NY Solar Jobs Bill will improve air quality and health

The solar jobs bill will not only provide new local economic development opportunity and good paying jobs, but it will also result in significant health benefits to all New Yorkers throughout the state by improving our air quality and removing global warming pollution. Our economic-public health tally shows at least $158 million to $226 million in total public health benefits (avoided health costs from emissions of existing fossil fuel combustion linked to public morbidity and mortality).[1]

Specifically NYSJA will:

  • Reduce stress on New York’s power grid during peak hours, lessening the need to run older, dirtier plants, especially on summer days.
  • Reduce harmful emissions of mercury and smog-causing pollution. Over 65 percent of New Yorkers currently live in counties where air pollution endangers lives.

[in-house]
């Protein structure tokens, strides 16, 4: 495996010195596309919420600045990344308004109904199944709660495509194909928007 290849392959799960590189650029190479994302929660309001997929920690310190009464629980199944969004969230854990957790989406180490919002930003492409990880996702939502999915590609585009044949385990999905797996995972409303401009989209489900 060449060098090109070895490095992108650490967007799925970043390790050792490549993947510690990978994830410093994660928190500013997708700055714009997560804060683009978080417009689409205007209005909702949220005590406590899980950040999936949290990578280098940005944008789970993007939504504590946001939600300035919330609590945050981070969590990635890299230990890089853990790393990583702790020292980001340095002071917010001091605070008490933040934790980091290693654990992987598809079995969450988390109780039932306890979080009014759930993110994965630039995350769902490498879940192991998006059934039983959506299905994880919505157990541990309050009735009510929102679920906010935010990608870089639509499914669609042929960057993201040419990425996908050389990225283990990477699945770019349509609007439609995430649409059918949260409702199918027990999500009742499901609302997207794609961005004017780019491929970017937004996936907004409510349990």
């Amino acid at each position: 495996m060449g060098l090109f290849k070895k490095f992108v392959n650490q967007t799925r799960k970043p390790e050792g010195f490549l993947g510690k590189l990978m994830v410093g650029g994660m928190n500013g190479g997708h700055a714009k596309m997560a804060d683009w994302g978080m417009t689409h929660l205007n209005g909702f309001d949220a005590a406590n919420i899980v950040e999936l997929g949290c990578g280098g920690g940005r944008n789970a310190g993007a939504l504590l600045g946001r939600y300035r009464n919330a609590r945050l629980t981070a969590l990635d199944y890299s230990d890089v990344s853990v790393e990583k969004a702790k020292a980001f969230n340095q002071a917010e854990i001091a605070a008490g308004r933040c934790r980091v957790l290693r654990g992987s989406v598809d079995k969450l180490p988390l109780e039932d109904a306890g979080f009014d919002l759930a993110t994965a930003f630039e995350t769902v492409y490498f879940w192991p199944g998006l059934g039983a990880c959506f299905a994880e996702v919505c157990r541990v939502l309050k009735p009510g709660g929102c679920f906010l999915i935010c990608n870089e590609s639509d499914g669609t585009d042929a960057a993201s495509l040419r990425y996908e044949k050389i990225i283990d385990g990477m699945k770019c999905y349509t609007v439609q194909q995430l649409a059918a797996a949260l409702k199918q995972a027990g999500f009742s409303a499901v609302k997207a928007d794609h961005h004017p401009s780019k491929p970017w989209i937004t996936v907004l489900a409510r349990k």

• Reduce global warming pollution, equivalent to taking 95,000 cars off the road.

The table below summarizes the atmospheric pollutant reductions from a program that would achieve 5 GW of solar (3% statewide electricity generation) in New York by 2026.[2]101


Criteria Pollutants

Greenhouse Gases

Mercury (Hg)

Nitrogen Oxides (NOx)

Sulfur Dioxide (SO2)

Carbon dioxide (CO2) equiv.

70.0 lbs.

9.2 million lbs.

25.2 million lbs.

3.9 million metric tons

(95,000 cars)


[1] Derived from multiplying 3% (the amount of displaced existing generation from 5GW capacity or nearly 6 GWh energy production from NYSJA) by $3.4 billion (the most recent EPA health impact study from the Mercury and Air Toxic Standards Rule for New York, see http://www.epa.gov/mats/whereyoulive/ny.html) and the range of $48 million to $116 million (the modeled economic health impacts in New York from ozone and particulate matter in the Northeast U.S. for the Cross-state Air Interstate Rule, Table 3-2, “Summary of the value of avoided incidences attributed to reduced ozone due to CAIR+ in OTR states.”  See: http://www.mass.gov/dep/air/priorities/hazeapaa.pdf).

[2] Emission co-efficients from EPA Egrid 2007, summarized in the table, below. See http://www.epa.gov/cleanenergy/energy-resources/egrid/index.html

Emissions Co-Efficients for GHG's
(Non-Baseload Emissions)

Other Criteria Pollutants
(Non-Baseload Emissions)

Carbon dioxide (CO2) (lbs/MWh)

Methane (CH4) (lbs/GWh)

Nitrous oxide (N20) (lbs/GWh)

Mercury (Hg) (lbs/GWh)

Nitrogen oxides (NOx) (lbs/GWh)

Sulfur dioxide (SO2) (lbs/MWh)







(100 yr CO2e)